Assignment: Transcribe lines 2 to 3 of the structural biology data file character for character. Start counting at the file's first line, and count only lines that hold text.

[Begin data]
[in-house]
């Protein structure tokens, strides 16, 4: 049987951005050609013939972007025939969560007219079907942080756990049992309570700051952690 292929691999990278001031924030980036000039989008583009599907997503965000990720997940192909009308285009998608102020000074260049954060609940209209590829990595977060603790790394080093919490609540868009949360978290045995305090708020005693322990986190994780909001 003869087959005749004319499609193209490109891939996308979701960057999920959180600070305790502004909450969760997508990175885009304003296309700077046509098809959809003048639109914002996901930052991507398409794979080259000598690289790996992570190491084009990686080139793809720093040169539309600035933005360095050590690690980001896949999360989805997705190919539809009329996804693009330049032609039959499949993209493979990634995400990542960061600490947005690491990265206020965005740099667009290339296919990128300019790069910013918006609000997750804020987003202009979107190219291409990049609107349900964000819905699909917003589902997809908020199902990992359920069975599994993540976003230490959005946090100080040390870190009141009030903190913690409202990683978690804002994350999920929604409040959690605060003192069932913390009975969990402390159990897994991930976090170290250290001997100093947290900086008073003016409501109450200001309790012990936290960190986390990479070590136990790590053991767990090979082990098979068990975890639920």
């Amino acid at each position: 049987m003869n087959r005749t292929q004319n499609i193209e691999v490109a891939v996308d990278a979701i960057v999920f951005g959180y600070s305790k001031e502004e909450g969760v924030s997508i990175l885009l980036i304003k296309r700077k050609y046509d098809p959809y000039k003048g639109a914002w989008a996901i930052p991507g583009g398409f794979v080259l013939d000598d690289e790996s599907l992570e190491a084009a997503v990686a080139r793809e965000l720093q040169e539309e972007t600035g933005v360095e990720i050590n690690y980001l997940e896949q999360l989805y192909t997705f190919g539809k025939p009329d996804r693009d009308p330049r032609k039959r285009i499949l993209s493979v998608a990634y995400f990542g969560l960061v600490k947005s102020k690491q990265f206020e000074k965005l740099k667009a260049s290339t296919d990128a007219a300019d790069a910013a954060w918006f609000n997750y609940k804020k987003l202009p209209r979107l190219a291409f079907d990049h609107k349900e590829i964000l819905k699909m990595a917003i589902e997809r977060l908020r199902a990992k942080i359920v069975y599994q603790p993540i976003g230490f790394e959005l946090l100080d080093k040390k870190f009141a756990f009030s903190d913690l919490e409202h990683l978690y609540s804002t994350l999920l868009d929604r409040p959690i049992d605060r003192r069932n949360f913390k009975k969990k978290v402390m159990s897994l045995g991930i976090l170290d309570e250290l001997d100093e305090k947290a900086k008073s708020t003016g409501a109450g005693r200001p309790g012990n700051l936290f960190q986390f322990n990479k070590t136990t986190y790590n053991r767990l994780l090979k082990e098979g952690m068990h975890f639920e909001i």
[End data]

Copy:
């Protein structure tokens, strides 16, 4: 049987951005050609013939972007025939969560007219079907942080756990049992309570700051952690 292929691999990278001031924030980036000039989008583009599907997503965000990720997940192909009308285009998608102020000074260049954060609940209209590829990595977060603790790394080093919490609540868009949360978290045995305090708020005693322990986190994780909001 003869087959005749004319499609193209490109891939996308979701960057999920959180600070305790502004909450969760997508990175885009304003296309700077046509098809959809003048639109914002996901930052991507398409794979080259000598690289790996992570190491084009990686080139793809720093040169539309600035933005360095050590690690980001896949999360989805997705190919539809009329996804693009330049032609039959499949993209493979990634995400990542960061600490947005690491990265206020965005740099667009290339296919990128300019790069910013918006609000997750804020987003202009979107190219291409990049609107349900964000819905699909917003589902997809908020199902990992359920069975599994993540976003230490959005946090100080040390870190009141009030903190913690409202990683978690804002994350999920929604409040959690605060003192069932913390009975969990402390159990897994991930976090170290250290001997100093947290900086008073003016409501109450200001309790012990936290960190986390990479070590136990790590053991767990090979082990098979068990975890639920």
């Amino acid at each position: 049987m003869n087959r005749t292929q004319n499609i193209e691999v490109a891939v996308d990278a979701i960057v999920f951005g959180y600070s305790k001031e502004e909450g969760v924030s997508i990175l885009l980036i304003k296309r700077k050609y046509d098809p959809y000039k003048g639109a914002w989008a996901i930052p991507g583009g398409f794979v080259l013939d000598d690289e790996s599907l992570e190491a084009a997503v990686a080139r793809e965000l720093q040169e539309e972007t600035g933005v360095e990720i050590n690690y980001l997940e896949q999360l989805y192909t997705f190919g539809k025939p009329d996804r693009d009308p330049r032609k039959r285009i499949l993209s493979v998608a990634y995400f990542g969560l960061v600490k947005s102020k690491q990265f206020e000074k965005l740099k667009a260049s290339t296919d990128a007219a300019d790069a910013a954060w918006f609000n997750y609940k804020k987003l202009p209209r979107l190219a291409f079907d990049h609107k349900e590829i964000l819905k699909m990595a917003i589902e997809r977060l908020r199902a990992k942080i359920v069975y599994q603790p993540i976003g230490f790394e959005l946090l100080d080093k040390k870190f009141a756990f009030s903190d913690l919490e409202h990683l978690y609540s804002t994350l999920l868009d929604r409040p959690i049992d605060r003192r069932n949360f913390k009975k969990k978290v402390m159990s897994l045995g991930i976090l170290d309570e250290l001997d100093e305090k947290a900086k008073s708020t003016g409501a109450g005693r200001p309790g012990n700051l936290f960190q986390f322990n990479k070590t136990t986190y790590n053991r767990l994780l090979k082990e098979g952690m068990h975890f639920e909001i």